In Alzheimer’s, momentary lapses in memory or word retrieval worsen slowly, often with such furtiveness that at first, both sufferers and their loved ones explain away the changes. Caregivers assume more and more responsibility, often without fully realizing that the steadily mounting burdens indicate an underlying illness. “I had, without really noticing the passage of time,” Martin writes, “moved from taxi, to companion, to personal assistant” (34).
Martin further offers caregivers a framework for anticipating and understanding the confusion and difficulties that arise as the disease advances. She notes that conversational skills deteriorate less rapidly than other cognitive domains, so sufferers with dementia may seem much more functional than they are. As the disease progresses, conversations become more difficult because sufferers no longer have the memories required to contextualize.
Similarly, over time the world of an Alzheimer’s sufferer narrows; going out, even on once-cherished outings, produces anxiety, and only the small and familiar confines of home feel safe. All these changes progress insidiously, making the journey of dementia a harrowing and confusing experience for sufferers and caregivers alike.
Some of the most heart-rending moments of the memoir are also the most illuminating. Martin details how discussing Kathleen’s diagnosis with her proved fruitless and even cruel because Kathleen would forget the conversation.
Each time the subject was raised, Kathleen took the news as if for the first time, with tears, fear, and distress. Such moments reveal the hard reality that sufferers often can’t “adapt” to their illness because they lack the short-term memory to recall and learn new information. Martin asks, “How could she begin to adapt and to accommodate a disease that she couldn’t even remember she had?” (43).
Such revealing and informative points offer encouragement to loved ones facing the long road of dementia care and also reflect the depth of Martin’s love for Kathleen. She illustrates the fine details of Alzheimer’s so effectively because she was consistently present with Kathleen throughout them. She offers caregivers valuable insights to prepare their hearts and minds.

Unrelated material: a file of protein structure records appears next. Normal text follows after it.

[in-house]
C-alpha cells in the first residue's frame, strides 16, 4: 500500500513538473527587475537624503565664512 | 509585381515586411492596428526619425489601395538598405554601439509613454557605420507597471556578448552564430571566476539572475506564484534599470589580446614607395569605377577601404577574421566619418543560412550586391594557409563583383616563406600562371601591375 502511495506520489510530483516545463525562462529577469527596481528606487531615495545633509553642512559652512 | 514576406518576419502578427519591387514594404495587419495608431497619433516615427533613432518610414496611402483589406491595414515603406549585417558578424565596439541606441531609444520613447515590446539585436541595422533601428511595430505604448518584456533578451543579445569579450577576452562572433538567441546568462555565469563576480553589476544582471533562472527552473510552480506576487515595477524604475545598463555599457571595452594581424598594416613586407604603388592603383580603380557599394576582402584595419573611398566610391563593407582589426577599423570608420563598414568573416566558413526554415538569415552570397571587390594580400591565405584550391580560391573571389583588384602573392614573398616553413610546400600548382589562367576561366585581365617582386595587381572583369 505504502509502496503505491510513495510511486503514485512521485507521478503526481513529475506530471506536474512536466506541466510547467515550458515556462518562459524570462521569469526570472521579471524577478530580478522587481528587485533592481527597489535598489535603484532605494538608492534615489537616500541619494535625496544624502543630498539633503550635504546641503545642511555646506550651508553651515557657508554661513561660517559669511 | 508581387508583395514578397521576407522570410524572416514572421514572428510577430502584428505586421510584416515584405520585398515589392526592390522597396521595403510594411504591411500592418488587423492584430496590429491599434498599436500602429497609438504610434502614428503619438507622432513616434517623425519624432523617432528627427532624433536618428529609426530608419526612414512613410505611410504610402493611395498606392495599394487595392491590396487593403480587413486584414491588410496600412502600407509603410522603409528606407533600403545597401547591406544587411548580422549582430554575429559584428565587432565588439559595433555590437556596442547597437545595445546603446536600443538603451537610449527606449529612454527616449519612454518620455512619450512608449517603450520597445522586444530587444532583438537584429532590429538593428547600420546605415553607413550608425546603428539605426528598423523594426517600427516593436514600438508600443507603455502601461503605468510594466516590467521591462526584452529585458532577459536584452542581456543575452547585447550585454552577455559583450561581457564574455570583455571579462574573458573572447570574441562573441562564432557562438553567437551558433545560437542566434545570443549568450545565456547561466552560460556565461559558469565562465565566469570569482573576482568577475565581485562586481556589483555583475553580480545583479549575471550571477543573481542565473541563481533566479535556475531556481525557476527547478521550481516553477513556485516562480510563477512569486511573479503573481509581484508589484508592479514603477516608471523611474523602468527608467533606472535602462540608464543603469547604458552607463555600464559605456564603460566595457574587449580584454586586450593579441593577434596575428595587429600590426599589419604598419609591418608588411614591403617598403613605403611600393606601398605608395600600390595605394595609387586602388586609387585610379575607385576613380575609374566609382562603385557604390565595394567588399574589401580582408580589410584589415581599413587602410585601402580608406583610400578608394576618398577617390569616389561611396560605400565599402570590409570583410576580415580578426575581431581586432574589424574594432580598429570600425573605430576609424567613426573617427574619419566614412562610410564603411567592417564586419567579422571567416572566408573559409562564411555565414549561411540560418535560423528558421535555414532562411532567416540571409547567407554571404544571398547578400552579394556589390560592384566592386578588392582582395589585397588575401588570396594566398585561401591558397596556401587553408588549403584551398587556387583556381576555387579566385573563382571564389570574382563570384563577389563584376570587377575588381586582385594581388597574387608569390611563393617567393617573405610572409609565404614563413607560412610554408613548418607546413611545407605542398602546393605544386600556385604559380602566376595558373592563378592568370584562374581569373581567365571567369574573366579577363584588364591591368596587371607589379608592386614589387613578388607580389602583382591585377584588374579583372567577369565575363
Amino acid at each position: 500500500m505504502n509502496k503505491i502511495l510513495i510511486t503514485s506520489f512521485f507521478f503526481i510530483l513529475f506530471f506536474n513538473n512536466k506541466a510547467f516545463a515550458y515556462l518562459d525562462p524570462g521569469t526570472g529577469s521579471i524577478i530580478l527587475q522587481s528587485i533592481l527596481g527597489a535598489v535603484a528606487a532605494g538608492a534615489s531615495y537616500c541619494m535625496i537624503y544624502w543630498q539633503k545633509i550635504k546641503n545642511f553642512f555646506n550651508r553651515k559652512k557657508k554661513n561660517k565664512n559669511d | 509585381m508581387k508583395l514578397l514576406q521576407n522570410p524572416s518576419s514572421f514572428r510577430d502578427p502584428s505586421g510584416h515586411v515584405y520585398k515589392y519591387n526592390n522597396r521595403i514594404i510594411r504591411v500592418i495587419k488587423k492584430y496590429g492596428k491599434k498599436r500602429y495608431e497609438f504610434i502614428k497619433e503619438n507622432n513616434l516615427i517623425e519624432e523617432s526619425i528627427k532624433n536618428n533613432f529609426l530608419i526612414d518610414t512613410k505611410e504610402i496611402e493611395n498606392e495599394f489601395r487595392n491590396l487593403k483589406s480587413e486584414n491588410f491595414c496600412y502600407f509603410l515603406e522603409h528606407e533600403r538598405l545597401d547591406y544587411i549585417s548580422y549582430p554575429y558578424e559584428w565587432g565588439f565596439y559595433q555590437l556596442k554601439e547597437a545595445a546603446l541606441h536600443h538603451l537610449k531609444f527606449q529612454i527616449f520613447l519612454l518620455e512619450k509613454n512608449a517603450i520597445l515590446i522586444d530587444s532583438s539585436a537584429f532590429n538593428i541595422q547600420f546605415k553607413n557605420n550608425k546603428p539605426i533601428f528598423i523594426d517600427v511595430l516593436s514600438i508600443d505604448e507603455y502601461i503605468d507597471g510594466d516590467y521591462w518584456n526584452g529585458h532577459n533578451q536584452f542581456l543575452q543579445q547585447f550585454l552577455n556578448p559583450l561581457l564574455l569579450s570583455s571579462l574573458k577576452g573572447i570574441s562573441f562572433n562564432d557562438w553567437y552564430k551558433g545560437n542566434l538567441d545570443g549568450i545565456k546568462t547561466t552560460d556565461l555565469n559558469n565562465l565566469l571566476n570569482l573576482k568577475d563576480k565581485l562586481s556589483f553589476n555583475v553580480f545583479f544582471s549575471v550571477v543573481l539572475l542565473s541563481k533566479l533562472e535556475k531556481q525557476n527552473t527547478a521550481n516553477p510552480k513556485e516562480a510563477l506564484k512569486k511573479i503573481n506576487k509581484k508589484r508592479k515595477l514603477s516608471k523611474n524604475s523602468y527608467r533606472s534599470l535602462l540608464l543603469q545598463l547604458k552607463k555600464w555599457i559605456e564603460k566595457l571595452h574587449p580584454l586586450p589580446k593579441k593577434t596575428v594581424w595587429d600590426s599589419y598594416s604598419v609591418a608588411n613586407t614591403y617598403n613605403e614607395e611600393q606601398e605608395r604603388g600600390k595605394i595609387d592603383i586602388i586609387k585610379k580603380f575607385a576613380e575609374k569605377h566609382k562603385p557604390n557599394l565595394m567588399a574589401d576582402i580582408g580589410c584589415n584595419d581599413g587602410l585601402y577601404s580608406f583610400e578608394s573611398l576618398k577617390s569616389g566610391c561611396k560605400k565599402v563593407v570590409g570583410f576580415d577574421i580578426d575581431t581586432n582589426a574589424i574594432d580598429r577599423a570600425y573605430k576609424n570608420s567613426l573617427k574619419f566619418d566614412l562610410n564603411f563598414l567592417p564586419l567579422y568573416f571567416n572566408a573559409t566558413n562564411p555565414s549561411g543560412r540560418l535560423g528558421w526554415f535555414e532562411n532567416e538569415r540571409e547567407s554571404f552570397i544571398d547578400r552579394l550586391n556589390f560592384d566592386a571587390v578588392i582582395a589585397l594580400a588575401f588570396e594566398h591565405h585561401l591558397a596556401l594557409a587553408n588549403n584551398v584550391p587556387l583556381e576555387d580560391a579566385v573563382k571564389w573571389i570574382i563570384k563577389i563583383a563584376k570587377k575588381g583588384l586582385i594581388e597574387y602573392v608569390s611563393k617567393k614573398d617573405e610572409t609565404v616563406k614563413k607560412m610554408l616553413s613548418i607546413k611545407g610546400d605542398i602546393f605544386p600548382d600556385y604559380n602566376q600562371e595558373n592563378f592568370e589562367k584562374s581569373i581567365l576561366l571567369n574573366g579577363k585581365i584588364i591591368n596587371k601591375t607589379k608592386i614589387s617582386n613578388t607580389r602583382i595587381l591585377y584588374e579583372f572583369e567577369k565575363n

Remember to Love
Martin’s most ardent message in Memorable Loss is that human value and identity persist even when memories fade. She urges readers to challenge cultural narratives that define worth in terms of capabilities and instead to uphold the truth: our value springs from our origins as image-bearers of God.
In one of many such exhortations, she writes,
The stereotype that feeds widespread fear associated with Alzheimer’s is that dementia will steal character and rob families of their loved ones. It has been described as a living death. This bleak view is one that focuses on loss rather than on what remains. . . . Even when dementia is at its most advanced, people will respond to smiles, hugs, and handholding, even more so if accompanied by a familiar voice. . . . Kathleen may have lost significant short-term memory—even her initial diagnostic tests revealed this—but her personality remained present. Facts, places and people were lost but her character, her essence, was not. (171)
Memorable Loss is a strident plea to love our neighbors well. Martin encourages caregivers, friends, and loved ones to remain connected with sufferers and to show compassion even when conversation dwindles and recognition fails. She emphasizes that memories of emotions far outlast memories of detail and declarative fact, and the hugs, the strokes on the cheek, and the handholds we offer have lasting influence.
The hugs, the strokes on the cheek, and the handholds we offer have lasting influence.
Most of all, Martin points to assurance in Christ, which no protein tangles in the brain can wrench away (Rom. 8:38–39). “Despite the confusions and muddles associated with Alzheimer’s, Kathleen remained certain that death was not the end of her story,” Martin writes (161). “I know that she was secure in the fact that she was supremely and completely loved by Jesus. . . . Kathleen knew that in every trial there is an underpinning joy. That joy is the grace of Jesus that gives all who trust in Him the promise of eternal life” (202).
Alzheimer’s steadily erodes memory, language, and reasoning. Yet the underlying joy—the joy in the grace of Christ—remains, whatever diseases afflict us. In Memorable Loss, Martin reminds us that even as we forget time, place, and past, Christ remembers us. Even as our memories fade, we’re loved, and we belong to him.
This is a beautiful book that will encourage readers, especially those dealing with the effects of dementia.